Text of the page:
A third cliché attributes the recent rise in the independence feeling in Catalonia to financial issues. To be true, Catalonia accounts for 16% of Spain’s population, 19% of gross domestic product and 21% of all taxation, so it is considerably more productive than the average for Spain. However the cost of livingthere is above the average for Spain, and in terms of per capita purchasing power Catalonia falls from 4thto 7th place(in terms of disposable income, to 9th place); and it has a disturbingly high proportion of people below the poverty line.
Our view is that for most citizens of Catalans extraction, until recently independence was desired deep at heart, but was seen as unattainable. Now, and not just as a matter of dignity and right, it is seen as the only way out, the only way ahead. There are many, many examples of Barcelona, Catalonia and the Catalans losing out because of decisions made in Madrid (or not made at all), and the growing conviction that a federal Spain that could accommodate (or appease) the Catalans, is quite impossible. The rise of pro-independence sentiment is partly a reaction to the humiliation that the Catalans have been subjected to, and partly to the collective self-esteem recovered by witnessing and taking part in the largest demonstrations in the country’s history, including the “participative process” that brought several million people to the ballot boxes to express their opinion, in the face of the dire threats of the Spanish government. It was undoubtedly the largest display of civil disobedience in recent European history.
Another cliché describes the level of Catalonia’s “autonomy” as extremely high. This is blatantly untrue, given the increasing narrow and biassed interpretation of the Spanish Constitution by the Spanish authorities and the Constitutional Court. Catalonia’s policies in terms of immigration, retail commerce,consumers’ rights, education, supporting poor families, raising new taxes, foreign policy, and many others, have been blocked in the courts by central government. The Catalan government has residual tax-raising powers and its own social and economic policies are dwarfed by those of the Spanish government.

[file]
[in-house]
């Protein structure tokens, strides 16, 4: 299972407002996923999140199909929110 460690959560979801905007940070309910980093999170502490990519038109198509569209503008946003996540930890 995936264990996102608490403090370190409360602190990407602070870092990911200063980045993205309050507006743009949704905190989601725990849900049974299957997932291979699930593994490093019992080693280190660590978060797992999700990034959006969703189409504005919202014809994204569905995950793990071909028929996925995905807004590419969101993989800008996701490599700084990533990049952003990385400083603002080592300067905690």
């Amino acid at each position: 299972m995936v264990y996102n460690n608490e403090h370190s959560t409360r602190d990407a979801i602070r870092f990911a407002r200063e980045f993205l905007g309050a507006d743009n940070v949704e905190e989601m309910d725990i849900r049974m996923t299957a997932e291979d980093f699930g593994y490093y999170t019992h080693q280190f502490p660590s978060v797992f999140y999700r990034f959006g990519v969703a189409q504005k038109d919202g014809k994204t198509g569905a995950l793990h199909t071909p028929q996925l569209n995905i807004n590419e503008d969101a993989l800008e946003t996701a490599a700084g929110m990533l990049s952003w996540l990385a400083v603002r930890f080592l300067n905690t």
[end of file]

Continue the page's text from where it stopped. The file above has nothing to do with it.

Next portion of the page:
The current institutional clash is undeniable, but it is totally unfair to attach the blame one-sidedly to the Catalans or to apply another cliché, that claims that the Catalans have been dragged, as anindoctrinated or misinformed flock, into an impossible adventure, by mad, improvising leaders. Thus, for instance, Catalonia’s White Paper on National Transition to independence is an extremely thorough set of documents, and – for instance – outlines a number of ways an official referendum could have been held (binding or otherwise). No-one in Madrid, to our knowledge, congratulated the winners of the election held on September 27, 2015, which most voters took part in as if it were a plebiscite (we do not know what the results would be in case of a clear Yes-No referendum, for the Spanish government has used all its tools to prevent such a democratic exercise). That probably explains the historically high turnout, 75% (the «Junts pel Sí» alliance won 39% of the vote and 62 out of 135 seats, six short of an outright majority; 47·8% voted for independence,2 39·1% against, while the remaining 12·5% of voters – mostly Unió Democràtica’s 103,000 votes, and Catalunya Sí Que Es Pot’s 367,000 – refused to take a stance on the subject). The former king abandoned his constitutional role as being politically neutral, in trying to call the Catalans to order, and this might explain why the portrait of the previous king in the Saló de Sant Jordi – the hall in the building the Catalan government (or Generalitat) chose as its seat in 1400 – has been covered for some years now, to our knowledge. The current king did the same even beforerefusing to receive the Speaker (who, to be fair, had said «Visca la República» in Parliament); he also signed a decree on president Mas’ resignation which, breaking with protocol, did not thank him for his services; and Puigdemont received no formal congratulations from Spanish authorities after his swearing-in, again a break with tradition. So it was hardly surprising – and especially given his political mandate and objective, an independent republic -, that when president Carles Puigdemont legally swore office as the 130th President of Catalonia he promised loyalty to the people of Catalonia, and not to the King or to the Spanish constitution. Incidentally, he did not follow the existing oath of office, which had been devised by president Tarradellas in 1980, and was therefore hardly «traditional», and certainly not laid down legally.